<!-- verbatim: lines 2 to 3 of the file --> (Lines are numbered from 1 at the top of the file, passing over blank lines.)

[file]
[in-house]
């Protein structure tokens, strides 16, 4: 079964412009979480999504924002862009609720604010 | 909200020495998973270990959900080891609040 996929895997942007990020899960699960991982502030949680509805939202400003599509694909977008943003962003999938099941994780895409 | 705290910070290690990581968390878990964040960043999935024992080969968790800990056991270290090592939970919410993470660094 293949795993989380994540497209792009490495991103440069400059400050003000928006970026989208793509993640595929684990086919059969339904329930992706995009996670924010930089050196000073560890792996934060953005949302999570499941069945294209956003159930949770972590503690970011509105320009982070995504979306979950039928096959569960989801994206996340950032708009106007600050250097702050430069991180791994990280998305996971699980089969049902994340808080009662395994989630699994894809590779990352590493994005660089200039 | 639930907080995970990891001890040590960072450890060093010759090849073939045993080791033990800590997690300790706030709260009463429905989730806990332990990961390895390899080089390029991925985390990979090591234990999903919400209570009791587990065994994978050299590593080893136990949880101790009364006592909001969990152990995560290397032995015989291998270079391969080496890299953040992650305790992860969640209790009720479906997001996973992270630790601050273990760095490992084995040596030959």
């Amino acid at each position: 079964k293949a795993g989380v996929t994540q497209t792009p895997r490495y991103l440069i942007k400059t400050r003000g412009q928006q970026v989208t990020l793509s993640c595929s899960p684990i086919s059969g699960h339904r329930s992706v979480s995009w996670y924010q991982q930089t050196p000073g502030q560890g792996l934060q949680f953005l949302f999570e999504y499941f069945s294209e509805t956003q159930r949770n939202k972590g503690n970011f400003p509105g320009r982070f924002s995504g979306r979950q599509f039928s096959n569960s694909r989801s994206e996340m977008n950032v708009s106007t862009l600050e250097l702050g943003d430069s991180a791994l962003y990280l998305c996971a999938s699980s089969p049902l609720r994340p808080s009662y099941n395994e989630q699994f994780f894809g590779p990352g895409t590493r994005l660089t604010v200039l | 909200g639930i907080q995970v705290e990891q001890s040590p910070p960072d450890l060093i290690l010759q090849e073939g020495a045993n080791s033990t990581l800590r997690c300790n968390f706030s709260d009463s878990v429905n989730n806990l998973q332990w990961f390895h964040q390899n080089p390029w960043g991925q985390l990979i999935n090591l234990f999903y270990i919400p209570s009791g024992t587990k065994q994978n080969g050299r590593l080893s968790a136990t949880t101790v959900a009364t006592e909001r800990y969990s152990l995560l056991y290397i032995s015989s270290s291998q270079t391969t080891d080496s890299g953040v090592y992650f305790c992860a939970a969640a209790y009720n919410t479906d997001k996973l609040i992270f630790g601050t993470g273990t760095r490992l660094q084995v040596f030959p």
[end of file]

């Protein structure tokens, strides 16, 4: 079964412009979480999504924002862009609720604010 | 909200020495998973270990959900080891609040 996929895997942007990020899960699960991982502030949680509805939202400003599509694909977008943003962003999938099941994780895409 | 705290910070290690990581968390878990964040960043999935024992080969968790800990056991270290090592939970919410993470660094 293949795993989380994540497209792009490495991103440069400059400050003000928006970026989208793509993640595929684990086919059969339904329930992706995009996670924010930089050196000073560890792996934060953005949302999570499941069945294209956003159930949770972590503690970011509105320009982070995504979306979950039928096959569960989801994206996340950032708009106007600050250097702050430069991180791994990280998305996971699980089969049902994340808080009662395994989630699994894809590779990352590493994005660089200039 | 639930907080995970990891001890040590960072450890060093010759090849073939045993080791033990800590997690300790706030709260009463429905989730806990332990990961390895390899080089390029991925985390990979090591234990999903919400209570009791587990065994994978050299590593080893136990949880101790009364006592909001969990152990995560290397032995015989291998270079391969080496890299953040992650305790992860969640209790009720479906997001996973992270630790601050273990760095490992084995040596030959």
């Amino acid at each position: 079964k293949a795993g989380v996929t994540q497209t792009p895997r490495y991103l440069i942007k400059t400050r003000g412009q928006q970026v989208t990020l793509s993640c595929s899960p684990i086919s059969g699960h339904r329930s992706v979480s995009w996670y924010q991982q930089t050196p000073g502030q560890g792996l934060q949680f953005l949302f999570e999504y499941f069945s294209e509805t956003q159930r949770n939202k972590g503690n970011f400003p509105g320009r982070f924002s995504g979306r979950q599509f039928s096959n569960s694909r989801s994206e996340m977008n950032v708009s106007t862009l600050e250097l702050g943003d430069s991180a791994l962003y990280l998305c996971a999938s699980s089969p049902l609720r994340p808080s009662y099941n395994e989630q699994f994780f894809g590779p990352g895409t590493r994005l660089t604010v200039l | 909200g639930i907080q995970v705290e990891q001890s040590p910070p960072d450890l060093i290690l010759q090849e073939g020495a045993n080791s033990t990581l800590r997690c300790n968390f706030s709260d009463s878990v429905n989730n806990l998973q332990w990961f390895h964040q390899n080089p390029w960043g991925q985390l990979i999935n090591l234990f999903y270990i919400p209570s009791g024992t587990k065994q994978n080969g050299r590593l080893s968790a136990t949880t101790v959900a009364t006592e909001r800990y969990s152990l995560l056991y290397i032995s015989s270290s291998q270079t391969t080891d080496s890299g953040v090592y992650f305790c992860a939970a969640a209790y009720n919410t479906d997001k996973l609040i992270f630790g601050t993470g273990t760095r490992l660094q084995v040596f030959p």